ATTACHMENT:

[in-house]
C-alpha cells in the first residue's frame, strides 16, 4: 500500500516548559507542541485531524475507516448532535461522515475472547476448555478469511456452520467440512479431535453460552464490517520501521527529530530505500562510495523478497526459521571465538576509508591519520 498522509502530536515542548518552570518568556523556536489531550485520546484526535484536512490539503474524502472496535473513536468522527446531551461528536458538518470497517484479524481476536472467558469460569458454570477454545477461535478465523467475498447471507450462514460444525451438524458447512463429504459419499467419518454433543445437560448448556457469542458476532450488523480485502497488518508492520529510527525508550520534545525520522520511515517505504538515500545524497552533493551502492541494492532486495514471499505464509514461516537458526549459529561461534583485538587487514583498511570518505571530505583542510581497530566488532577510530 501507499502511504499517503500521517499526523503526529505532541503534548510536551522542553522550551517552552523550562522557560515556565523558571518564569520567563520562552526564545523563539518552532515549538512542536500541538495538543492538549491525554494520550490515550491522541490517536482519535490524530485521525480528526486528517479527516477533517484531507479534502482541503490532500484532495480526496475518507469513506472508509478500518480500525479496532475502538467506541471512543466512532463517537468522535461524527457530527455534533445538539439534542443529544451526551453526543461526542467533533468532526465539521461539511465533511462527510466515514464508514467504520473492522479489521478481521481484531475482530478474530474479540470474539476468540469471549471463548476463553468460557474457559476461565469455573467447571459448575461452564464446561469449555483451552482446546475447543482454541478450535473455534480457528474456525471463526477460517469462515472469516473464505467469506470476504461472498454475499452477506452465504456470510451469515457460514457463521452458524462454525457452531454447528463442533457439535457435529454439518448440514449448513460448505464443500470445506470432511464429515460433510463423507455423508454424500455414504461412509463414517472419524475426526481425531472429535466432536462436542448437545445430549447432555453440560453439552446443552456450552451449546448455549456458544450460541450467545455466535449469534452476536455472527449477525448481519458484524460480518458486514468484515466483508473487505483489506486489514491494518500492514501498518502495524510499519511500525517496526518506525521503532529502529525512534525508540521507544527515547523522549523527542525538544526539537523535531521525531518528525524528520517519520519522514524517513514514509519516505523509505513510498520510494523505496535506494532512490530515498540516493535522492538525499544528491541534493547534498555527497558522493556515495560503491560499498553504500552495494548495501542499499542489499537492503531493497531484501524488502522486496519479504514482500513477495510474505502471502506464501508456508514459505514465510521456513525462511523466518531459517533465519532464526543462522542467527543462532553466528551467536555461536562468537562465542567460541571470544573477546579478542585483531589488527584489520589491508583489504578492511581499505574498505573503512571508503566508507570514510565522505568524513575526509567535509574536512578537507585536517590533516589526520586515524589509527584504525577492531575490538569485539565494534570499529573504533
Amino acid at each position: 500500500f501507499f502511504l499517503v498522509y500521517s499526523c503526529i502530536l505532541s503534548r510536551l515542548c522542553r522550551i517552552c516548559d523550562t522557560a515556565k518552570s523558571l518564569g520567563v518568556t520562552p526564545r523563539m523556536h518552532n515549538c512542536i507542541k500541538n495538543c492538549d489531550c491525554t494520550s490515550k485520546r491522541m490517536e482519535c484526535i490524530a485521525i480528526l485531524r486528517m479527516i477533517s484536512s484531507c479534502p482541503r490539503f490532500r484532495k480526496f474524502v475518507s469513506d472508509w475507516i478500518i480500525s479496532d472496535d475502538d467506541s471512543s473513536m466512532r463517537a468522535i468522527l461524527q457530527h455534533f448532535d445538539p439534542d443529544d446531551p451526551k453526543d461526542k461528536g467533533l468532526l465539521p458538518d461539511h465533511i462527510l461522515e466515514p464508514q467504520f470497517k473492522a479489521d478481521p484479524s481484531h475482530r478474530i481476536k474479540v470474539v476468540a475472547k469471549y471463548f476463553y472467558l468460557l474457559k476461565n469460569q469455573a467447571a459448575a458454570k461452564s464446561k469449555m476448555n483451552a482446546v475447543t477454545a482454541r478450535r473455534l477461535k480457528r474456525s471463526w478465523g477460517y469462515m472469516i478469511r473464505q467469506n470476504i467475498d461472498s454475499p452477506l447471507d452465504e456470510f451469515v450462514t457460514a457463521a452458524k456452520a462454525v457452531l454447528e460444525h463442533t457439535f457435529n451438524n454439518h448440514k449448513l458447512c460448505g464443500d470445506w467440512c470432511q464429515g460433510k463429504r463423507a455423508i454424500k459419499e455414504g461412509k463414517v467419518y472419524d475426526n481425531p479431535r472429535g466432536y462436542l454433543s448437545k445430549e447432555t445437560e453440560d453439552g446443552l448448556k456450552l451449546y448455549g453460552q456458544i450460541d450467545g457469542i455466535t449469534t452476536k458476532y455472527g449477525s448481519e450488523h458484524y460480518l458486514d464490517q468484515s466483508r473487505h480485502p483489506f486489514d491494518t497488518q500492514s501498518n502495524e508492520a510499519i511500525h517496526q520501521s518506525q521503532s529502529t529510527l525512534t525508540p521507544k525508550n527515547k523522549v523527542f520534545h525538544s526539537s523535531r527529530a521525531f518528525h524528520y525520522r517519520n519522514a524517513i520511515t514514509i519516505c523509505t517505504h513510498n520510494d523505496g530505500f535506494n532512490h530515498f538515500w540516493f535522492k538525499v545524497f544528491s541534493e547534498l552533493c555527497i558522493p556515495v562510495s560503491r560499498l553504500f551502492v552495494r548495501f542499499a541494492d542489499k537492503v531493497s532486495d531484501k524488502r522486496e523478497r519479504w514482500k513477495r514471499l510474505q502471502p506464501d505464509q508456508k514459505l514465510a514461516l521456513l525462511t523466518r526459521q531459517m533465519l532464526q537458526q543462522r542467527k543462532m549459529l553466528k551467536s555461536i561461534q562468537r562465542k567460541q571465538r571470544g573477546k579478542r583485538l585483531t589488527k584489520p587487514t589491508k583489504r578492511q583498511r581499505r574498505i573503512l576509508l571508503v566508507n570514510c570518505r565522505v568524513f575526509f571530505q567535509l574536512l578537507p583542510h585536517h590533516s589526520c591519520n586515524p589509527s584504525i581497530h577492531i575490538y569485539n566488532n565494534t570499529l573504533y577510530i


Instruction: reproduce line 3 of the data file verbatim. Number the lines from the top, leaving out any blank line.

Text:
Amino acid at each position: 500500500f501507499f502511504l499517503v498522509y500521517s499526523c503526529i502530536l505532541s503534548r510536551l515542548c522542553r522550551i517552552c516548559d523550562t522557560a515556565k518552570s523558571l518564569g520567563v518568556t520562552p526564545r523563539m523556536h518552532n515549538c512542536i507542541k500541538n495538543c492538549d489531550c491525554t494520550s490515550k485520546r491522541m490517536e482519535c484526535i490524530a485521525i480528526l485531524r486528517m479527516i477533517s484536512s484531507c479534502p482541503r490539503f490532500r484532495k480526496f474524502v475518507s469513506d472508509w475507516i478500518i480500525s479496532d472496535d475502538d467506541s471512543s473513536m466512532r463517537a468522535i468522527l461524527q457530527h455534533f448532535d445538539p439534542d443529544d446531551p451526551k453526543d461526542k461528536g467533533l468532526l465539521p458538518d461539511h465533511i462527510l461522515e466515514p464508514q467504520f470497517k473492522a479489521d478481521p484479524s481484531h475482530r478474530i481476536k474479540v470474539v476468540a475472547k469471549y471463548f476463553y472467558l468460557l474457559k476461565n469460569q469455573a467447571a459448575a458454570k461452564s464446561k469449555m476448555n483451552a482446546v475447543t477454545a482454541r478450535r473455534l477461535k480457528r474456525s471463526w478465523g477460517y469462515m472469516i478469511r473464505q467469506n470476504i467475498d461472498s454475499p452477506l447471507d452465504e456470510f451469515v450462514t457460514a457463521a452458524k456452520a462454525v457452531l454447528e460444525h463442533t457439535f457435529n451438524n454439518h448440514k449448513l458447512c460448505g464443500d470445506w467440512c470432511q464429515g460433510k463429504r463423507a455423508i454424500k459419499e455414504g461412509k463414517v467419518y472419524d475426526n481425531p479431535r472429535g466432536y462436542l454433543s448437545k445430549e447432555t445437560e453440560d453439552g446443552l448448556k456450552l451449546y448455549g453460552q456458544i450460541d450467545g457469542i455466535t449469534t452476536k458476532y455472527g449477525s448481519e450488523h458484524y460480518l458486514d464490517q468484515s466483508r473487505h480485502p483489506f486489514d491494518t497488518q500492514s501498518n502495524e508492520a510499519i511500525h517496526q520501521s518506525q521503532s529502529t529510527l525512534t525508540p521507544k525508550n527515547k523522549v523527542f520534545h525538544s526539537s523535531r527529530a521525531f518528525h524528520y525520522r517519520n519522514a524517513i520511515t514514509i519516505c523509505t517505504h513510498n520510494d523505496g530505500f535506494n532512490h530515498f538515500w540516493f535522492k538525499v545524497f544528491s541534493e547534498l552533493c555527497i558522493p556515495v562510495s560503491r560499498l553504500f551502492v552495494r548495501f542499499a541494492d542489499k537492503v531493497s532486495d531484501k524488502r522486496e523478497r519479504w514482500k513477495r514471499l510474505q502471502p506464501d505464509q508456508k514459505l514465510a514461516l521456513l525462511t523466518r526459521q531459517m533465519l532464526q537458526q543462522r542467527k543462532m549459529l553466528k551467536s555461536i561461534q562468537r562465542k567460541q571465538r571470544g573477546k579478542r583485538l585483531t589488527k584489520p587487514t589491508k583489504r578492511q583498511r581499505r574498505i573503512l576509508l571508503v566508507n570514510c570518505r565522505v568524513f575526509f571530505q567535509l574536512l578537507p583542510h585536517h590533516s589526520c591519520n586515524p589509527s584504525i581497530h577492531i575490538y569485539n566488532n565494534t570499529l573504533y577510530i